SciELO - Scientific Electronic Library Online

 
vol.51 issue2Learning styles in Physiotherapy and Occupational Therapy students: an exploratory studyChallenges impacting functional recovery experienced by Mental Health Care Users with Major Depressive Disorder after a short-term admission to hospital author indexsubject indexarticles search
Home Pagealphabetic serial listing  

Services on Demand

Article

Indicators

Related links

  • On index processCited by Google
  • On index processSimilars in Google

Share


South African Journal of Occupational Therapy

On-line version ISSN 2310-3833
Print version ISSN 0038-2337

S. Afr. j. occup. ther. vol.51 n.2 Pretoria Aug. 2021

http://dx.doi.org/10.17159/2310-3833/2021/vol51n2a7 

ARTICLES

 

Shaping professional identity: a descriptive qualitative study on Health and Rehabilitation final year students in higher education

 

 

Amshuda Sonday*

BSc OT (UWC); M. Early Childhood Intervention (UP); PhD (UCT). http://orcid.org/0000-0001-9973-7413; Senior Lecturer and Head of Division of Occupational Therapy, Department of Health and Rehabilitation Sciences, University of Cape Town, South Africa

 

 


ABSTRACT

BACKGROUND: Professional identity represents a person's philosophy of their profession. This identity defines what it means to be and act as a professional
AIM: This paper will describe the factors that shaped the professional identity of students in Occupational Therapy, Physiotherapy and Communication Sciences Disorders during their four years (2015 - 2018) of studies in the Faculty of Health Sciences in a higher education institution
METHODOLOGY: A descriptive qualitative design was used to describe the factors that emerged. Seven participants were purposively selected from the Faculty of Health Sciences. Individual interviews and a focus group with participants were conducted. Data were analysed inductively
FINDINGS: The results generated the theme 'The curriculum and experiences within practice and professional environments shape professional identity'. The findings highlighted how critical events in higher education may have influenced the participants to develop a professional identity
CONCLUSION: The curriculum played an integral role in defining how the narrative for each participant was played out and how professional and practice environments greatly shaped the students' developing professional self

Keywords: curriculum, professional and practice environments, health and rehabilitation sciences, undergraduate rehabilitation education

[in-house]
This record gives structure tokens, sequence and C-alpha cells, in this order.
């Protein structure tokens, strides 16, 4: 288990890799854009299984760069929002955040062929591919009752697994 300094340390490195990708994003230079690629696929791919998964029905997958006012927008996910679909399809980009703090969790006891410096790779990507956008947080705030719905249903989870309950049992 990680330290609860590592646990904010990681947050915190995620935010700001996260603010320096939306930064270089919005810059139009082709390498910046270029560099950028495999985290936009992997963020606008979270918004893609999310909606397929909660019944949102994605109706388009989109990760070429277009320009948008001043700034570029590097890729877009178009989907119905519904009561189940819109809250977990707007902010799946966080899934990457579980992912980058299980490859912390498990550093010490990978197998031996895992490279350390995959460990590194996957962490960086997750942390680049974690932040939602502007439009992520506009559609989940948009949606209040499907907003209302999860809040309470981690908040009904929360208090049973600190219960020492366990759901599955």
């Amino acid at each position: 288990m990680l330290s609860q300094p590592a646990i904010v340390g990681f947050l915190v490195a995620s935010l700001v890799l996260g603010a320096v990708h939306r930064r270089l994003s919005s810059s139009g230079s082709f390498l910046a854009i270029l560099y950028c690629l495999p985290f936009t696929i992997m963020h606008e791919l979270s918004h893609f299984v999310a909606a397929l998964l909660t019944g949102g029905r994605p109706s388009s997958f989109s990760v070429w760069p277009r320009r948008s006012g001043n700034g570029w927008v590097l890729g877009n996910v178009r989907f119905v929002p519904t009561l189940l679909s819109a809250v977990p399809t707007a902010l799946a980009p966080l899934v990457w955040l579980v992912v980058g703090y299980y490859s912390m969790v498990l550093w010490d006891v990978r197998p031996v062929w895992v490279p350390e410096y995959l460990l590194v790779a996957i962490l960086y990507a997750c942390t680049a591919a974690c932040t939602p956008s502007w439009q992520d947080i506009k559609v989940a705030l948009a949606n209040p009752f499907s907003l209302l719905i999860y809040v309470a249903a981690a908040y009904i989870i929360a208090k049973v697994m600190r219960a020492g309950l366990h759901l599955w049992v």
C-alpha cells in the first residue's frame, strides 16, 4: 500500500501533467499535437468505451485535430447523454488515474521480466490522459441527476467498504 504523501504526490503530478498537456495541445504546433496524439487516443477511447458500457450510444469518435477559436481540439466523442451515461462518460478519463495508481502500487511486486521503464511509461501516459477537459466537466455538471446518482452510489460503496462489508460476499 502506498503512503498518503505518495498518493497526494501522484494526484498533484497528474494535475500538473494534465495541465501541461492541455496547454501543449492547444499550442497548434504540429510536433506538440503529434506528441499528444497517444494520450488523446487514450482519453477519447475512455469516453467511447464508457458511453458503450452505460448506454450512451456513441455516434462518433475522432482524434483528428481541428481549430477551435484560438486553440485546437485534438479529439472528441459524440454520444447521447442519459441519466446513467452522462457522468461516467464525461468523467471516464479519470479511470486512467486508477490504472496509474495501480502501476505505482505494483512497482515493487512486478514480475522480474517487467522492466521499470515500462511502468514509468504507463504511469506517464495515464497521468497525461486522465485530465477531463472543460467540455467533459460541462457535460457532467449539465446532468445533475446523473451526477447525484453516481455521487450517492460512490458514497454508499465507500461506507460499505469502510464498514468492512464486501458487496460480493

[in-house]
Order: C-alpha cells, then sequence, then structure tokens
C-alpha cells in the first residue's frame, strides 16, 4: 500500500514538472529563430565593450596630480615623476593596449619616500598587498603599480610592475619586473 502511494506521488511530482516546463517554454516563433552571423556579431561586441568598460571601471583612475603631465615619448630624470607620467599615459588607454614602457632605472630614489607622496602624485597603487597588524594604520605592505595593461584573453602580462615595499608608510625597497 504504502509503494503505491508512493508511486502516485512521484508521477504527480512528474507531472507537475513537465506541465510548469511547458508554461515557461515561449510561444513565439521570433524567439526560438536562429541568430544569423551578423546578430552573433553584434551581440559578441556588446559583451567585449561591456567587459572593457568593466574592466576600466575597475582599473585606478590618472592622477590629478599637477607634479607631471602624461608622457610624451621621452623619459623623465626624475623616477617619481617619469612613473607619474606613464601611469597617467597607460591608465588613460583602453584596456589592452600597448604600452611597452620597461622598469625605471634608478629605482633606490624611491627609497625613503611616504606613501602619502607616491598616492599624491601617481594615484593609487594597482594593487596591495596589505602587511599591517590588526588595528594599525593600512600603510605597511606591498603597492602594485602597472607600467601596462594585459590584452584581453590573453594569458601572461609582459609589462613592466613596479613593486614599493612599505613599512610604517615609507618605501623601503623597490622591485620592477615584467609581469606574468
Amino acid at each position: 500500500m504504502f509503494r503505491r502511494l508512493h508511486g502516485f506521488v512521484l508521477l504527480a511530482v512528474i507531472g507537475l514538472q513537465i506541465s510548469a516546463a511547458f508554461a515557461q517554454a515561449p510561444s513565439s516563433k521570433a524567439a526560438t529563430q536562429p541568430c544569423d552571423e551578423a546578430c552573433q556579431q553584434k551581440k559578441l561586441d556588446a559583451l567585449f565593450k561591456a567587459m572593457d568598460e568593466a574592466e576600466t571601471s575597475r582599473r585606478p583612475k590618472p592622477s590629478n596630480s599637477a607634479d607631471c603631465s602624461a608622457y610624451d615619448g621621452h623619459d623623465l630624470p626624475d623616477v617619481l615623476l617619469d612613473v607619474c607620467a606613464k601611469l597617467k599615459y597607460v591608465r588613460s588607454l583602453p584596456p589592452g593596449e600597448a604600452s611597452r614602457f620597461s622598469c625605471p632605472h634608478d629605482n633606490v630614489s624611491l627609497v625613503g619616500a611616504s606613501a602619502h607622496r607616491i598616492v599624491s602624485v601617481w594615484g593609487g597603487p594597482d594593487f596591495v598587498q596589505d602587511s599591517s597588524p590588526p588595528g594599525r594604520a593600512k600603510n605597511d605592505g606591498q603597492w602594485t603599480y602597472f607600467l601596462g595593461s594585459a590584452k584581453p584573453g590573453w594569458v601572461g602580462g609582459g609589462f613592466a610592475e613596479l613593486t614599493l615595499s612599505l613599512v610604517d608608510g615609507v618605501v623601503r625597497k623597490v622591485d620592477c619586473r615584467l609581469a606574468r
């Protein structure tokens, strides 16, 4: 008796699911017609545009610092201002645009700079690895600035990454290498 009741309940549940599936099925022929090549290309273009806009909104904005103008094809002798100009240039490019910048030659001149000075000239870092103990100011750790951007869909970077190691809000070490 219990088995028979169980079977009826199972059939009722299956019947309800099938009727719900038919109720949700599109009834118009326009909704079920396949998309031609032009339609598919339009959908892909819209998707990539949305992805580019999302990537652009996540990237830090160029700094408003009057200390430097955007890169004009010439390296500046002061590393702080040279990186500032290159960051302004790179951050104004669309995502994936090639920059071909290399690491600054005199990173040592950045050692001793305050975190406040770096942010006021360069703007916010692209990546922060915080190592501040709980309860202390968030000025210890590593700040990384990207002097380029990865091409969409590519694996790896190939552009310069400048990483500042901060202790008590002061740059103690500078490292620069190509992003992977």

INTRODUCTION

This paper describes the factors that shaped the professional identity of Occupational Therapy, Physiotherapy and Communication Sciences Disorders students during their four years (2015 - 2018) of study in the Faculty of Health Sciences at the University of Cape Town. The paper provides the context in which the study was conducted and offers a brief review of the literature in relation to curriculum content, professional & practice environments, and the role of professional identity in the developing self.

 

BACKGROUND

Professional identity is a conscious embodiment of the way a professional defines who they are and the way they choose to act and represent themselves. This representation is defined by the philosophy of a particular profession1. Identity is developed and shaped by the experiences of students as they negotiate their roles and positioning within the higher education environments. Although being a student at a university is considered to be a prestigious opportunity, critical events in higher education can impact or influence how health sciences students negotiate their professional identity within a health sciences faculty2. The roles universities play in developing countries like South Africa, are those of growth and development2. Universities are seen as ideological mechanisms for taking on these roles; where governments fail to do so2. Amongst other uncertainties, higher education in South Africa has been experiencing a fees crisis since 2015, where the lack of government subsidies to universities placed pressure on students and their families with the annual increases in student tuition fees3. This crisis culminated in 2015 in the #feesmustfall movement, which saw students in higher education from all over South Africa rise up in protest against the fee increases. The higher education crisis in South Africa during 2015 and 2018, has contributed to universities and the health professions in a continuous state of change and uncertainty. This continuous state of change may influence the personal / professional identity of health professionals within the practice contexts in which they find themselves. In considering the continuously changing South African higher education context, health professionals such as occupational therapists, physiotherapists and communication sciences disorders graduates are having to reflect on who they are, and how they choose to respond to changing practice contexts.

There has been little research around how health and rehabilitation (H&R) students establish their professional identities within a four year degree programme in higher education. It was important to understand how the development of professional identity occurs, and what areas are crucial to enhance their own identity development. Identity development is critical in defining and shaping who the graduating health professional chooses to become and why this is important.